Proceedings of the Royal Society of London. Series B: Biological Sciences
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Parasites and supernormal manipulation

Øistein Haugsten Holen

Øistein Haugsten Holen

Division of Zoology, Department of Biology, University of Oslo, PO Box 1050, Blindern, N-0316 Oslo, Norway

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Glenn-Peter Sætre

Glenn-Peter Sætre

Division of Zoology, Department of Biology, University of Oslo, PO Box 1050, Blindern, N-0316 Oslo, Norway

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Tore Slagsvold

Tore Slagsvold

Division of Zoology, Department of Biology, University of Oslo, PO Box 1050, Blindern, N-0316 Oslo, Norway

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Nils Chr Stenseth

Nils Chr Stenseth

Division of Zoology, Department of Biology, University of Oslo, PO Box 1050, Blindern, N-0316 Oslo, Norway

[email protected]

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Published:https://doi.org/10.1098/rspb.2001.1818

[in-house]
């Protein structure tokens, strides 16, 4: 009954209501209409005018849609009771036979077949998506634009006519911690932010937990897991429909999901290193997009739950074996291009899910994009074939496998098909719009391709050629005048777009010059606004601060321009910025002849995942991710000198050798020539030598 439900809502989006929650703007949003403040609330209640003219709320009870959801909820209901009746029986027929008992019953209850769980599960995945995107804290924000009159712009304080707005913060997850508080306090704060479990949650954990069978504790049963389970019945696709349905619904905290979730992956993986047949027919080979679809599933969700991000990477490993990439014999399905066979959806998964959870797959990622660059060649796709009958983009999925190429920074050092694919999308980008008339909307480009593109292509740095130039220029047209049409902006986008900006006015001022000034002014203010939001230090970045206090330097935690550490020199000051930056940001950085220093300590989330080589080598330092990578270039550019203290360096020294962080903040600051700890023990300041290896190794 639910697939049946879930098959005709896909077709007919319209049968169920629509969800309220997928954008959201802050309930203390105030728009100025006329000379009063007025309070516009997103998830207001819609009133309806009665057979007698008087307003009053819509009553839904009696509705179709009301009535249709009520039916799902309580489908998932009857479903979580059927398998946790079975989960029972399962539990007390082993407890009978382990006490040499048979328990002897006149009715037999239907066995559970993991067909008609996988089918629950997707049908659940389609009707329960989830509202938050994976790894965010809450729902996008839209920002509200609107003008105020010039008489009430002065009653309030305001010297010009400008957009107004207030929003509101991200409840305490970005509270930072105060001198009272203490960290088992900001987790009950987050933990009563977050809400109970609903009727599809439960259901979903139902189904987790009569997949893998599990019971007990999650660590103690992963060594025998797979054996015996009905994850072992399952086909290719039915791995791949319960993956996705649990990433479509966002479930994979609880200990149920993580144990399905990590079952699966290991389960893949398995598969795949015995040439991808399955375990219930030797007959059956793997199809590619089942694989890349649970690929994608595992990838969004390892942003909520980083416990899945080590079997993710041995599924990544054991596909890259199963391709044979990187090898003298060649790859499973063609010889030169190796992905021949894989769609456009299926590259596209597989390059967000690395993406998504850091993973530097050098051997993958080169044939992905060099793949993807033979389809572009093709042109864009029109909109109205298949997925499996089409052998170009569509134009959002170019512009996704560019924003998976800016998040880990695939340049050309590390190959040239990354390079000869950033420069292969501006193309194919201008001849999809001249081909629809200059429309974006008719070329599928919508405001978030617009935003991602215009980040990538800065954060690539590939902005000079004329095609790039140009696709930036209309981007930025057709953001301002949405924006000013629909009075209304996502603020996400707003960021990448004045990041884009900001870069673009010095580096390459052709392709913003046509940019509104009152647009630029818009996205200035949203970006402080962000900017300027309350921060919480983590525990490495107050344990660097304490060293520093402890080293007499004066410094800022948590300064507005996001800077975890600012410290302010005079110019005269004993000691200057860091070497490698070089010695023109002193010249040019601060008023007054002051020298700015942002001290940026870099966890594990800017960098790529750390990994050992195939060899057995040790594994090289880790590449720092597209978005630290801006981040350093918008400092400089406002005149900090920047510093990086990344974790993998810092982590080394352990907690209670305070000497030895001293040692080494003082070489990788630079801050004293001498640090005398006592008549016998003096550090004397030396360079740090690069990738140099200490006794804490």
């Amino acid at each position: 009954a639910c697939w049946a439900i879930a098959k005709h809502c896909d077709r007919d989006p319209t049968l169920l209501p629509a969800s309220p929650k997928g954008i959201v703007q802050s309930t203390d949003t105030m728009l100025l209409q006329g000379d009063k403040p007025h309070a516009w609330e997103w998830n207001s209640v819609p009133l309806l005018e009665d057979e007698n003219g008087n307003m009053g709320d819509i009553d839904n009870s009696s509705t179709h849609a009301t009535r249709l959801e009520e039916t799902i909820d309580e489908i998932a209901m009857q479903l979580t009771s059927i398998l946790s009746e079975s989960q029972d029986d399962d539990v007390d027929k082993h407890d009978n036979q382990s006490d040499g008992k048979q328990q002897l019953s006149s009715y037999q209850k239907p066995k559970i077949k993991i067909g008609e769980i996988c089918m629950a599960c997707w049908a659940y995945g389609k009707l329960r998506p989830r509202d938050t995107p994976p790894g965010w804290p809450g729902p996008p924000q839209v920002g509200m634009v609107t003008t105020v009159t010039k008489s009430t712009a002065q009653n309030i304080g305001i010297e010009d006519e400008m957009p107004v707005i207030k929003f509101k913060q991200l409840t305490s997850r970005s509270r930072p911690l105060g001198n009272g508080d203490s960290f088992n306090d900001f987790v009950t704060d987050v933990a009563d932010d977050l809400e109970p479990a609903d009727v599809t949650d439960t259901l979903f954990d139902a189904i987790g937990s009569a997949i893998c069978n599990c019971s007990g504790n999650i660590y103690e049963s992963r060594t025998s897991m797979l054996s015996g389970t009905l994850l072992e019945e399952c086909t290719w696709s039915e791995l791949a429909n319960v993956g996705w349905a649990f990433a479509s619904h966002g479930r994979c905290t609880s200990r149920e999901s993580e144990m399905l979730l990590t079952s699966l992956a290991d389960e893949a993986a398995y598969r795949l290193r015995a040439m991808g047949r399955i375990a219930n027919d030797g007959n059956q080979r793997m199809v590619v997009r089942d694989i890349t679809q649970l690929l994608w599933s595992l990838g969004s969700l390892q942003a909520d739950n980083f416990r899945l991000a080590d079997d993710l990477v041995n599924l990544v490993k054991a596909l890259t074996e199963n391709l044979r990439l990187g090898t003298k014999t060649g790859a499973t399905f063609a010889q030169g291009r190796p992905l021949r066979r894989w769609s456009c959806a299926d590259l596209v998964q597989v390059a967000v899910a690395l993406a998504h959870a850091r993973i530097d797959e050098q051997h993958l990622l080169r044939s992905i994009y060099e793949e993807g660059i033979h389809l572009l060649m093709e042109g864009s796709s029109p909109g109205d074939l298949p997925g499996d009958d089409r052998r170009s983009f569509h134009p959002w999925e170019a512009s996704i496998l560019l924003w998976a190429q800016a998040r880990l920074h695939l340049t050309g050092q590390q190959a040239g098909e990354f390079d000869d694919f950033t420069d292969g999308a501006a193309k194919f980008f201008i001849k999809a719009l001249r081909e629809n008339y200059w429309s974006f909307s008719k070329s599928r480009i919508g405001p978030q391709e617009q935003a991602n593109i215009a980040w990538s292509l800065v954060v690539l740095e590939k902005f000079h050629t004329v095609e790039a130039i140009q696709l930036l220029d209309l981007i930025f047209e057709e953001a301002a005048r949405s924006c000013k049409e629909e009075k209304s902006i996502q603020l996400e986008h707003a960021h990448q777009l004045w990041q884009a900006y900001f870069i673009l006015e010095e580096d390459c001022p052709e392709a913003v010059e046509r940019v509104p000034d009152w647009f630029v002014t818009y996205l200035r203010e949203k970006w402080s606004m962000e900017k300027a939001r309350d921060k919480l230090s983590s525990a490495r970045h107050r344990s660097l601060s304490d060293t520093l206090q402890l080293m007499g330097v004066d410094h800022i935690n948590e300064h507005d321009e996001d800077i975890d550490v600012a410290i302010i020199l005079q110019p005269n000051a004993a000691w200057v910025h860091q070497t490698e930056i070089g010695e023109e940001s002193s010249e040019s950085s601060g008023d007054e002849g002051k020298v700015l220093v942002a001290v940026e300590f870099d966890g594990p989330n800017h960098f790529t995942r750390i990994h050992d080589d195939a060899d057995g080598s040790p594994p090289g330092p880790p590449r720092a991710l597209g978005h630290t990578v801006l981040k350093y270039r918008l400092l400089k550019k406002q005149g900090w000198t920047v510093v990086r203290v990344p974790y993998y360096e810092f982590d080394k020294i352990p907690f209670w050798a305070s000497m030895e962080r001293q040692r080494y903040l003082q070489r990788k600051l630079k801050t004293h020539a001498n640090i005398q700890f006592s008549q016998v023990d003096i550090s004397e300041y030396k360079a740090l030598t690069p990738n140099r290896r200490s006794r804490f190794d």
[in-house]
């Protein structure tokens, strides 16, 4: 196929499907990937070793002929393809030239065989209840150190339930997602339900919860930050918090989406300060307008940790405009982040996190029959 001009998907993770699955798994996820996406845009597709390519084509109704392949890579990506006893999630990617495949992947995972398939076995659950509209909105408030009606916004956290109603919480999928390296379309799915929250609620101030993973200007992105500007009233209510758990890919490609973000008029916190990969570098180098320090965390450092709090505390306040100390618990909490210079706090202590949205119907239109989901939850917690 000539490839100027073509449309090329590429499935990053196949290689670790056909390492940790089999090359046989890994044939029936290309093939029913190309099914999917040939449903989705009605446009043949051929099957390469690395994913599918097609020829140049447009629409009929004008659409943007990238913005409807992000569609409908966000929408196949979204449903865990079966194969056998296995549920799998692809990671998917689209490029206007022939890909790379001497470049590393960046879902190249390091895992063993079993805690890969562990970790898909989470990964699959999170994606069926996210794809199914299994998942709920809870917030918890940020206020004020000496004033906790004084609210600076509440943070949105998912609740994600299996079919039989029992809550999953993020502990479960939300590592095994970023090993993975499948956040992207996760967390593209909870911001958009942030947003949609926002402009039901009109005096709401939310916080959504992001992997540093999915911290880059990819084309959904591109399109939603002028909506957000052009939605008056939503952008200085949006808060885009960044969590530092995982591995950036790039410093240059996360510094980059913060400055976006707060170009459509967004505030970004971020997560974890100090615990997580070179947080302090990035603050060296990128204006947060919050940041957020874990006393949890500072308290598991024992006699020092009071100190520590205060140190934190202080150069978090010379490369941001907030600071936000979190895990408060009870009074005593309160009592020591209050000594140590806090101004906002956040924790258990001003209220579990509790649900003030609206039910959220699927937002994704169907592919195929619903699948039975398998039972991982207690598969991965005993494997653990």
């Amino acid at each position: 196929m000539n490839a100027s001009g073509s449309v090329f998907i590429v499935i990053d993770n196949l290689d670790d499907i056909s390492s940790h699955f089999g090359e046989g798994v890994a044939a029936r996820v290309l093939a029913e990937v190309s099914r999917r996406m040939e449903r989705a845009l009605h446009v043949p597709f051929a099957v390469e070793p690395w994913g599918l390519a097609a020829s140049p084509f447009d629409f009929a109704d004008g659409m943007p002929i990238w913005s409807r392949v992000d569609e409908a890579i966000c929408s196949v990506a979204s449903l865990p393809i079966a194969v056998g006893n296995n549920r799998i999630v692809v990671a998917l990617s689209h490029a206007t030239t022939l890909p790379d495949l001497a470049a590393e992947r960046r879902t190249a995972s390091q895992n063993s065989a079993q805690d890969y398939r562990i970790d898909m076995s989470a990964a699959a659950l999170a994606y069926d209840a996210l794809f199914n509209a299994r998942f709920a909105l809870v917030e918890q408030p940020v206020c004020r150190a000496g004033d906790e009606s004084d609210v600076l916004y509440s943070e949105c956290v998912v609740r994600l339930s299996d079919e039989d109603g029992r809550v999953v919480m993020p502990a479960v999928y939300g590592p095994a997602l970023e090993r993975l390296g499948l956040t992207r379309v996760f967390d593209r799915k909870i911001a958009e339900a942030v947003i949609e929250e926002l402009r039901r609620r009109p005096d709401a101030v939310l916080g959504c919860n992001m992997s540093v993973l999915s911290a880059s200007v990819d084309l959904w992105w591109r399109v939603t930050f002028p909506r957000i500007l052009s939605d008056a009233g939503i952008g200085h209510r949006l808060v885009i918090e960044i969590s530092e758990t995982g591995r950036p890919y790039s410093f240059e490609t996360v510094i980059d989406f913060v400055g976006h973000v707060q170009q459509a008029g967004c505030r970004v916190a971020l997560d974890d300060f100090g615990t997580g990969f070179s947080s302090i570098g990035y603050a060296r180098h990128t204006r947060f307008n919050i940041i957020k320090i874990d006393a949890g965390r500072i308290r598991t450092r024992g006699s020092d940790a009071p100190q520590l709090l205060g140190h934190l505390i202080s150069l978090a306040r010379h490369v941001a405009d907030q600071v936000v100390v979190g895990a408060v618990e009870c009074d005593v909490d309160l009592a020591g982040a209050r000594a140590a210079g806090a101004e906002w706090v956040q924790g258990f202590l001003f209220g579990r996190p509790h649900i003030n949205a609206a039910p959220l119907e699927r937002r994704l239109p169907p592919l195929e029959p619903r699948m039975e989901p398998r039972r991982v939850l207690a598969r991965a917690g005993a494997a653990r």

Social parasites may exploit their hosts by mimicking other organisms that the hosts normally benefit from investing in or responding to in some other way. Some parasites exaggerate key characters of the organisms they mimic, possibly in order to increase the response from the hosts. The huge gape and extreme begging intensity of the parasitic common cuckoo chick (Cuculus canorus) may be an example. In this paper, the evolutionary stability of manipulating hosts through exaggerated signals is analysed using game theory. Our model indicates that a parasite's signal intensity must be below a certain threshold in order to ensure acceptance and that this threshold depends directly on the rate of parasitism. The only evolutionarily stable strategy (ESS) combination is when hosts accept all signallers and parasites signal at their optimal signal intensity, which must be below the threshold. Supernormal manipulation by parasites is only evolutionarily stable under sufficiently low rates of parasitism. If the conditions for the ESS combination are not satisfied, rejector hosts can invade using signal intensity as a cue for identifying parasites. These qualitative predictions are discussed with respect to empirical evidence from parasitic mimicry systems that have been suggested to involve supernormal signalling, including evicting avian brood parasites and insect–mimicking Ophrys orchids.